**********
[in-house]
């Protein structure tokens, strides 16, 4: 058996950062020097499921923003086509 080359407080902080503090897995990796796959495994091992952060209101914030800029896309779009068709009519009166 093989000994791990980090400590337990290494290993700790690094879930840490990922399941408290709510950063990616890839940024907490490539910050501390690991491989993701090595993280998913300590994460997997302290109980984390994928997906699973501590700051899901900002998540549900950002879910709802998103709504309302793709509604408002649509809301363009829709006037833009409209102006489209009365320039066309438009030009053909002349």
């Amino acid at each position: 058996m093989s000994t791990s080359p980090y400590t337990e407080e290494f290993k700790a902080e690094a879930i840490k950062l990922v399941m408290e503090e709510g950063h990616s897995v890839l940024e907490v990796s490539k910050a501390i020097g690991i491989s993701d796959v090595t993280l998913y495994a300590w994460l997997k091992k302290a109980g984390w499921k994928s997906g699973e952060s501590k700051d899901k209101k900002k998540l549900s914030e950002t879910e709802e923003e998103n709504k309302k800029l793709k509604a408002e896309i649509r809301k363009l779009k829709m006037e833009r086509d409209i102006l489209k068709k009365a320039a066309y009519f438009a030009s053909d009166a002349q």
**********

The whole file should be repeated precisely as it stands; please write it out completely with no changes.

[in-house]
């Protein structure tokens, strides 16, 4: 058996950062020097499921923003086509 080359407080902080503090897995990796796959495994091992952060209101914030800029896309779009068709009519009166 093989000994791990980090400590337990290494290993700790690094879930840490990922399941408290709510950063990616890839940024907490490539910050501390690991491989993701090595993280998913300590994460997997302290109980984390994928997906699973501590700051899901900002998540549900950002879910709802998103709504309302793709509604408002649509809301363009829709006037833009409209102006489209009365320039066309438009030009053909002349």
């Amino acid at each position: 058996m093989s000994t791990s080359p980090y400590t337990e407080e290494f290993k700790a902080e690094a879930i840490k950062l990922v399941m408290e503090e709510g950063h990616s897995v890839l940024e907490v990796s490539k910050a501390i020097g690991i491989s993701d796959v090595t993280l998913y495994a300590w994460l997997k091992k302290a109980g984390w499921k994928s997906g699973e952060s501590k700051d899901k209101k900002k998540l549900s914030e950002t879910e709802e923003e998103n709504k309302k800029l793709k509604a408002e896309i649509r809301k363009l779009k829709m006037e833009r086509d409209i102006l489209k068709k009365a320039a066309y009519f438009a030009s053909d009166a002349q």